Introduction of Mule 4 and Anypoint Studio 7 Beta
Mule 4 has to deliver on new innovations while keeping all the things users love about Mule 3.
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Mule 4 Overview
Mule 3 achieved amazing popularity in the last 7 years since 3.0 was released. It has a community of over 175,000 developers. As we started planning Mule 4, we really went back to the fundamentals of how to make your life easier. Mule 4 has to deliver on these innovations while keeping all the things users love about Mule 3. Some of the Mule 4 new features are summarized below:
- Simplified core concepts and language
- Transparent data access and streaming
- Non-blocking, self-tuning runtime
- Simplified error handling and introduced a new ‘Try’ scope
- Frictionless upgrades
- Revamped core connectors such as FTP, File, Email, and JMS
- Improved palette user experience, including the ability to save favorites
- Holistic Exchange experience, making APIs and Mule connectors/modules more accessible
- Palette is totally changed. Now you can also set your favorite components. If you not able to find any component, you can download it from exchange.
- Quick navigation between the flow and XML.
- All mule projects now integrated with maven. Every project has pom.xml
- Mule message only contains two things. Payload and attributes.
- No payload transformation (Object to JSON, Object to String etc.) is required now, It is automatically taken care by Mule.
- MEL expression is totally replaced by dataweave 2.0
- All the flows are now collapsible.
- Mule 4 has .jar deployable archive.
- Improved metadata support, making it easier to commit and merge
Making Core Concepts Easier
Message structure got changed in Mule 4. The Mule 4 Message can hold payloads and attributes. The payload is the main thing being processed — HTTP body, file contents, etc. Attributes are the metadata about the payload.
Message collections now are much simpler — they’re just an array of Messages. This means you can easily transform them or store them in a variable.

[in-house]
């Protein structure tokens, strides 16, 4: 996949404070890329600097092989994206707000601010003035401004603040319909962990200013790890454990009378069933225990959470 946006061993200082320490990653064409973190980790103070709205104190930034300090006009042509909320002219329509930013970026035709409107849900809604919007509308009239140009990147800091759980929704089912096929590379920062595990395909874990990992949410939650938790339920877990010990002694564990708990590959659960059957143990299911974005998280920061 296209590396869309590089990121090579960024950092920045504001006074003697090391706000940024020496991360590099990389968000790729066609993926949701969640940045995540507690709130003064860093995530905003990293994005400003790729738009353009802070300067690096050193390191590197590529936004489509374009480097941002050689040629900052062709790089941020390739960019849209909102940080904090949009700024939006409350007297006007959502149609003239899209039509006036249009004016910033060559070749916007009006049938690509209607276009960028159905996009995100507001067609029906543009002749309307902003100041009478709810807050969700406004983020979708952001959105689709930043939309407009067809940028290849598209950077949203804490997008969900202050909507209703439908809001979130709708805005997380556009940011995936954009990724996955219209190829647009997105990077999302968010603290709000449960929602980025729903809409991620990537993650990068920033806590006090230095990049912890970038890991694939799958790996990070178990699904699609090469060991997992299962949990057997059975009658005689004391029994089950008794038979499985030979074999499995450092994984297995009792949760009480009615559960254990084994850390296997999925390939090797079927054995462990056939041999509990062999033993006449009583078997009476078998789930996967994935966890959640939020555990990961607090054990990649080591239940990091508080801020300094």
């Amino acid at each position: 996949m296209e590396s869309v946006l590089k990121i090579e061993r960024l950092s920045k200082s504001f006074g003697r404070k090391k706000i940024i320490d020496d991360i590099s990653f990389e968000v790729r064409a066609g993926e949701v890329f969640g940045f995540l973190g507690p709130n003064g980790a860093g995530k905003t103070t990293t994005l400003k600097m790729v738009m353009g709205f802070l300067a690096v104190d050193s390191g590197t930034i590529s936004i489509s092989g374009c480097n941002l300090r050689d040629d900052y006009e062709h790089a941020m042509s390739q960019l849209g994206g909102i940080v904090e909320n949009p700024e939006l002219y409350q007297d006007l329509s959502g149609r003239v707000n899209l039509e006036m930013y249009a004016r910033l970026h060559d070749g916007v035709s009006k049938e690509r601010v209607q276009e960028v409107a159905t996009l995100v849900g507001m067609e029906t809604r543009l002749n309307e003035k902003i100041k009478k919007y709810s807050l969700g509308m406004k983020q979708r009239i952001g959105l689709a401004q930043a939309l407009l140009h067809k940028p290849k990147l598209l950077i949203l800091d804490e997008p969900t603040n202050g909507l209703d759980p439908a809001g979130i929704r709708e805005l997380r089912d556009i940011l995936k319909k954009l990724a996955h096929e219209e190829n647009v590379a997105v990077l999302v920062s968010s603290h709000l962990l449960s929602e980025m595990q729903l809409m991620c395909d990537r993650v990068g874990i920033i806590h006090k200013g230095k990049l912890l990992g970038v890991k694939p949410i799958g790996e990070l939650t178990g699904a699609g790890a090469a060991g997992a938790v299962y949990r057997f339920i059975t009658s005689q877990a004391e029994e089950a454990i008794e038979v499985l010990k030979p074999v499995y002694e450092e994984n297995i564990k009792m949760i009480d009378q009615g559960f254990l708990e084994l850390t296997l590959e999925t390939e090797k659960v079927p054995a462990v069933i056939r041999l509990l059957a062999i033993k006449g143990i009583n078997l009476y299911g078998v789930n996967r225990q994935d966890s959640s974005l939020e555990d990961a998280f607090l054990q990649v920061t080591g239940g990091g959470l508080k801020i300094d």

Embedded Enricher — for any given connector/module operation, it is now possible to define a target, which saves the result directly in a variable. No need for enrichers anymore.
Transformations can be embedded directly in connector operations, removing unnecessary steps in your flow or the need to put data in temporary variables.
Self Tuning in Runtime — Non-Blocking
Each Mule event processor can now inform the runtime if it is a CPU intensive, CPU light, or IO intensive operation. This allows the runtime to self-tune for different workloads dynamically, removing the need for you to manage thread pools manually.
Modified Error Handling Mechanism and New "Try" Scope
Mule Modules and Connectors declare what errors may occur for any given operation. This makes it easy for you to discover possible errors at design time and catch them. Exception strategies are replaced by error handlers, allowing you to catch errors based on both type and arbitrary expressions. You can configure your error handlers to catch errors so that the flow can keep processing.
There is also a new "try" scope, which allows you to catch errors in the middle of a flow — without having to create a new flow — specifically to catch that error.
In Mule 3, if you were using Mule’s internal Java libraries, this could be difficult, as libraries often changed from release to release. In Mule 4, there is classloader isolation between your application, the runtime, and connectors so that any library changes that happen internally will not affect your app.
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